History of Tokyo 1867 – 1989 From EDO to SHOWA: The Emergence of the World’s Greatest City

Tokyo is part of my past, my present and my future. I lived in Mejiro from 2002 – 2004 and attended Waseda university just a few stations south near the fun to say Takadanobaba. My family returns to Japan for the summers and I spend a few days on my own in Tokyo drinking beer, relaxing in an onsen, visiting remaining friends and remembering the past. Through marriage, I am tied to Japan and one day I imagine we’ll move back and I’ll be roaming through Tokyo much more hoping its magical spell will keep me young.

My relationship with Tokyo spans three chapters in my life: I was a university student, I am currently a middle aged summer tourist, and I imagine I’ll be a gaijin ojisan (foreign old man) wandering the streets looking for a place to fit in and lamenting the quick passage of time.

It is an understatement to say that Tokyo is immense. Looking out from my usual perch at the Sky Bar in the Asahi beer headquarters the skyline of skyscrapers never ends. I wonder what the lives are like of the individuals within the millions of people that live and work there. Each window in this small slice of the city contains people going through life with all the emotions, joys, struggles and experiences that come with it.

Asahi Sky Bar

Within this concrete landscape I am only somewhat familiar with limited areas around the train stations on the northwest end of the Yamanote. Ikebukuro is my base with neighboring Mejiro being a comfortable suburb that holds flickering memories of my past. But even in these areas I am only familiar with a fraction of all they contain.

I still remember when I first arrived in Tokyo. My first job out of college was as an English teacher at a company called Nova. We were picked up at Narita and took the train to Tokyo. My clearest memory of this time was arriving in Ikebukuro station and how immense it was. I saw another foreigner walking by and he gave us a quick look with a subtle smile as he knew we were freshly arrived English teachers. At that moment I wanted to be like him: I wanted to be able to survive by myself in this strange, intimidating place. It was a place where I was on that day completely dependent on our company representative to do absolutely everything for me or I would be totally lost.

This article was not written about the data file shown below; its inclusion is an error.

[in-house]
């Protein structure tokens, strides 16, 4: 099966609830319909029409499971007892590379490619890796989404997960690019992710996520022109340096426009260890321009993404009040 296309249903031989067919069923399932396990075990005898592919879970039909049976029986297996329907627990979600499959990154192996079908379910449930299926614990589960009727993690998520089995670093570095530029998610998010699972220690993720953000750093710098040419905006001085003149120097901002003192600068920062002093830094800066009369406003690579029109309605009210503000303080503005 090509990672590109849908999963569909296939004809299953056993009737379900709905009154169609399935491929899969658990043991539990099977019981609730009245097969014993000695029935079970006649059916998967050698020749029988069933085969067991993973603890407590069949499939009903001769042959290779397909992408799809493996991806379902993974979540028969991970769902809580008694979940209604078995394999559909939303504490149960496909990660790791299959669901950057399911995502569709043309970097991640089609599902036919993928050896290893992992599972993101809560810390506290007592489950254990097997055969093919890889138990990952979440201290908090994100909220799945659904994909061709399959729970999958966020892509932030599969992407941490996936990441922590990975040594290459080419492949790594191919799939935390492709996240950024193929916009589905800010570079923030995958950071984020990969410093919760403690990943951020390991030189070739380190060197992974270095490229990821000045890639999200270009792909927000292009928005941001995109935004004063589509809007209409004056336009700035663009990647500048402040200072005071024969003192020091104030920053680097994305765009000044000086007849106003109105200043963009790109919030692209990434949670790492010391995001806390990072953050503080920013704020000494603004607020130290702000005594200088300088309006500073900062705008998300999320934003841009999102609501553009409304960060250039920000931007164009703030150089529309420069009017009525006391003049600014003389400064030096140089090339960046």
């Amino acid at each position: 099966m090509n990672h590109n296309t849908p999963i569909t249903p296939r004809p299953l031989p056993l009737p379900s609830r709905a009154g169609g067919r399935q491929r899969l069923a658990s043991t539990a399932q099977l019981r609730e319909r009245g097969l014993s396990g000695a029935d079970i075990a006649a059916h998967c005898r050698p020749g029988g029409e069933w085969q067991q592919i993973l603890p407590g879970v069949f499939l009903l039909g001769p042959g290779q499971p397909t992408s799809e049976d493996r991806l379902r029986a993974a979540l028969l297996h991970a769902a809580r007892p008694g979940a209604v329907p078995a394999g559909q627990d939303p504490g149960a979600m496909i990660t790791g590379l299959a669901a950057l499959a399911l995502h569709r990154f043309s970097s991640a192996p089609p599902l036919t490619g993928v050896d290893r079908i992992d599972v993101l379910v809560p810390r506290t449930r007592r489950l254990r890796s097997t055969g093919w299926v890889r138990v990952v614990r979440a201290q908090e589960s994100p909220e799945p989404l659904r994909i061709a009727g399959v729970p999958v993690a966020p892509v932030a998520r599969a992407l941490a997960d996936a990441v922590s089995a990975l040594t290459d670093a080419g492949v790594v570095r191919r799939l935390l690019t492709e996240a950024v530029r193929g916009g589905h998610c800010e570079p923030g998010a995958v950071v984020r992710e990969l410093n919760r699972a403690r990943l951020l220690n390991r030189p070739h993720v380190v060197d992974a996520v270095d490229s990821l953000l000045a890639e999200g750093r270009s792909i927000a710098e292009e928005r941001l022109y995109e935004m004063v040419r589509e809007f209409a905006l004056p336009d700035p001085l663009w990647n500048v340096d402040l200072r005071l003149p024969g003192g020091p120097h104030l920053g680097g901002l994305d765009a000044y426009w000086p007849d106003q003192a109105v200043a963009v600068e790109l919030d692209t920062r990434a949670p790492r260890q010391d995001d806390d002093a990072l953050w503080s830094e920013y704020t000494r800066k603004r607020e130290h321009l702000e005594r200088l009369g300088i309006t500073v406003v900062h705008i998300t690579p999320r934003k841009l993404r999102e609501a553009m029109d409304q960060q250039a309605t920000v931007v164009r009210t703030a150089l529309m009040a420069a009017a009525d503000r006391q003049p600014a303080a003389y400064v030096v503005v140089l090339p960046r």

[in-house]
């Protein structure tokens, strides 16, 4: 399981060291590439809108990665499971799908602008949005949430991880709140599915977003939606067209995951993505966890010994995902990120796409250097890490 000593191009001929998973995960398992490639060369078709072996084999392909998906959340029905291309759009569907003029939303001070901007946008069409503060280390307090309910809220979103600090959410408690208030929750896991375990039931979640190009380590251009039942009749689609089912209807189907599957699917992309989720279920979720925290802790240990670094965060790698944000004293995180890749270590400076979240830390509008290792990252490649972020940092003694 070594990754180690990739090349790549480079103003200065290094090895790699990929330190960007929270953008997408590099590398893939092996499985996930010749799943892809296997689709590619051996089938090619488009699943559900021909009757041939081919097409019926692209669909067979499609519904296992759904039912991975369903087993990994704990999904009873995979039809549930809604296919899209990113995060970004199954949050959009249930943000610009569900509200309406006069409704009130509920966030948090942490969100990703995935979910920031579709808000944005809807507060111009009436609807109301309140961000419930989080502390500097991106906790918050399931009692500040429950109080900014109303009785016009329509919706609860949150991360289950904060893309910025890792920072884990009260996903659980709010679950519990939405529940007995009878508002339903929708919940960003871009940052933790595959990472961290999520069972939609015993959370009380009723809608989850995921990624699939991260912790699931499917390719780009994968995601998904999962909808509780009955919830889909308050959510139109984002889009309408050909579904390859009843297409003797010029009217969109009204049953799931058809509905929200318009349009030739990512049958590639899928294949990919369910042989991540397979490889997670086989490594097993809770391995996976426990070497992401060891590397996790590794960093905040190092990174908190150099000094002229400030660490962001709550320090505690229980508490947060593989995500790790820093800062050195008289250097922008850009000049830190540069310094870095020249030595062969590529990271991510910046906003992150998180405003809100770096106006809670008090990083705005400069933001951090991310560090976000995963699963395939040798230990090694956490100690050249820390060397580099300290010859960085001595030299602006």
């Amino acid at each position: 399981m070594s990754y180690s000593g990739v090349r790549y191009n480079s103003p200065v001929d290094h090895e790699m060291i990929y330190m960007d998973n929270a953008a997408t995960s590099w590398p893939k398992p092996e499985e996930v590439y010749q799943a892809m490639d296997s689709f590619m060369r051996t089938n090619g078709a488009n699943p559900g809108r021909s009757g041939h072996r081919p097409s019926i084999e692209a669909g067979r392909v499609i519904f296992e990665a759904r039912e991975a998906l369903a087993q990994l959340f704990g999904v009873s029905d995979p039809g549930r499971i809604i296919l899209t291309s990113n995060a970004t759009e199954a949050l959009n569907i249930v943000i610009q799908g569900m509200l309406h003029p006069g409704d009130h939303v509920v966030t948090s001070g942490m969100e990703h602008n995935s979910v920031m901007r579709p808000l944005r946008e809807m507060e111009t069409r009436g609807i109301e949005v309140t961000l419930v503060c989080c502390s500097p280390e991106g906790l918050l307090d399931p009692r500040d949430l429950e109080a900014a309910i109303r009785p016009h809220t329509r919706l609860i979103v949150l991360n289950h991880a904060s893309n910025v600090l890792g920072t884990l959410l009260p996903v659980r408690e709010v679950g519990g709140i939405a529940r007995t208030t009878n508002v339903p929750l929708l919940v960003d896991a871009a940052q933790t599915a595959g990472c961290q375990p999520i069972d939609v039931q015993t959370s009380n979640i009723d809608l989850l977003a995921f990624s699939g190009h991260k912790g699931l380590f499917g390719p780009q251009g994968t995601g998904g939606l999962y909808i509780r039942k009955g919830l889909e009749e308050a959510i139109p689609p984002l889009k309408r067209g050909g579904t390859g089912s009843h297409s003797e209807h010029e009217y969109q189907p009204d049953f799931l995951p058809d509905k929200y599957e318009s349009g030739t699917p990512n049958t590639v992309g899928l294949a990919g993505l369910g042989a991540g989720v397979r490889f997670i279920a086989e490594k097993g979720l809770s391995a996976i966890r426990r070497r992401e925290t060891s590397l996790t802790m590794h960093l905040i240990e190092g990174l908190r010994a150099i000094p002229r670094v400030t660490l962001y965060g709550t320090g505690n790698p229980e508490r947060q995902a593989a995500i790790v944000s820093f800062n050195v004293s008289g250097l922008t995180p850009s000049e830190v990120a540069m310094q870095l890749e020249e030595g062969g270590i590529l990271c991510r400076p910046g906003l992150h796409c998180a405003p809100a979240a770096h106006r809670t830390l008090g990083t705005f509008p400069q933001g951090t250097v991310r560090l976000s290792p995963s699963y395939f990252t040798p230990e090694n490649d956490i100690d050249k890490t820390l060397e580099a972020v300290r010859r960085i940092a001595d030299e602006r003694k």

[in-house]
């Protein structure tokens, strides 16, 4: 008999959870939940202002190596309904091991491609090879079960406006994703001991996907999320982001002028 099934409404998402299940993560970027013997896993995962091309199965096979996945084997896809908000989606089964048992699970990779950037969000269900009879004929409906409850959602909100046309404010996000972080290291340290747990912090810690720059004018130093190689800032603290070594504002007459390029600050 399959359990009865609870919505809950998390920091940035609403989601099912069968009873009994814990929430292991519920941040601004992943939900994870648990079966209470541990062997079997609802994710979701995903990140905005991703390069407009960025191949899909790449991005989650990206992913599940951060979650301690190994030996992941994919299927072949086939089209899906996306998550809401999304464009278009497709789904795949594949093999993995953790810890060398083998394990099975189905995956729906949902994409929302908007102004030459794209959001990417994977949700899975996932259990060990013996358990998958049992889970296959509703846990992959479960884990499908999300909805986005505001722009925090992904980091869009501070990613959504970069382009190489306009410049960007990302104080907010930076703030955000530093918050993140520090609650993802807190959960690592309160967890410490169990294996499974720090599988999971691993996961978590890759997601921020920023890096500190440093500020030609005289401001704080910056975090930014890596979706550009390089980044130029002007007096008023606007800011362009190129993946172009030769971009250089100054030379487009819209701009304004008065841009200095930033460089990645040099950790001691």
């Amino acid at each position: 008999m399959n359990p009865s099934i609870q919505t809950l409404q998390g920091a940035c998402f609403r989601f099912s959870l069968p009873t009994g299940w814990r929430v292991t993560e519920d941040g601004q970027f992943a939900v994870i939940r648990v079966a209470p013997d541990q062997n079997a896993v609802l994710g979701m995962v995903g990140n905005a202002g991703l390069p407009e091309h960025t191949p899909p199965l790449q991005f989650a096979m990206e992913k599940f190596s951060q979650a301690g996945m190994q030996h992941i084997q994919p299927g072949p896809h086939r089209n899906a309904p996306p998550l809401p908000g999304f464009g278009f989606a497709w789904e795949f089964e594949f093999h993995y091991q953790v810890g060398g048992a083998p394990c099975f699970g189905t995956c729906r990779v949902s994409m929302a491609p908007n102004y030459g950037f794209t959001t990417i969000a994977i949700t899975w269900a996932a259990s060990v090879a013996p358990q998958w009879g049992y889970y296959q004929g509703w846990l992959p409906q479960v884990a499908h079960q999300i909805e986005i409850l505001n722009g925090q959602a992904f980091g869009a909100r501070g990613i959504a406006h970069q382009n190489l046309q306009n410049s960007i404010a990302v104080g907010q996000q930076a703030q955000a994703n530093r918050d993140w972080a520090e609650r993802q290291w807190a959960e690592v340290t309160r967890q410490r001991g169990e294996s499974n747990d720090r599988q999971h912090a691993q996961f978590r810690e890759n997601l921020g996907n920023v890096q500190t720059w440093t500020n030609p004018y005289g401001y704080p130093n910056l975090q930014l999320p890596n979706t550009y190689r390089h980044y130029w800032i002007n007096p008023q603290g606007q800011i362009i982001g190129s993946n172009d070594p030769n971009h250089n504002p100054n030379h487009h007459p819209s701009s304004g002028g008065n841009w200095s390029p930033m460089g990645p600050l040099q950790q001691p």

From that moment I have been fascinated by Tokyo. It is so big that it would be like an astronaut exploring the Milky Way. Yes, we humans know a lot about Earth, are familiar with our solar system but only have a very limited map created by NASA for the rest. I have very little idea what is OUT THERE in its vastness. Yet, I am drawn to it and feel the need to explore.

I am fascinated by the passage of time. I keep a record of my life and thus I can more easily remember the past better than others as I simply need to read entries from those years in my life. So when I walk through Tokyo I can easily feel those vibrations of the past, I can see the shadows and a measurable amount of sadness wells up inside me. I become acutely aware 20 years have passed and I can no longer pull out my Docomo flip phone and call up my old classmates for beers, they are no longer there. They have families, children, responsibilities and in most cases are thousands of miles away. I can no longer go to my Mejiro apartment for a rest, shower or nap. My student card (I didn’t return it as instructed) no longer works. My favorite bar in Mejiro that holds so many memories has been torn down.

In my youth, Tokyo was unchanging and immortal. Now that I am 44 I have seen the changes with my own eyes as 20 years have past. The changes come gradually and quickly. A few years ago I was saddened that I could no longer find my favorite izakaya Watami. Where did it go? I was slightly confused by the new colors and names for my train card SUICA. Did my card still work, did I need a new one?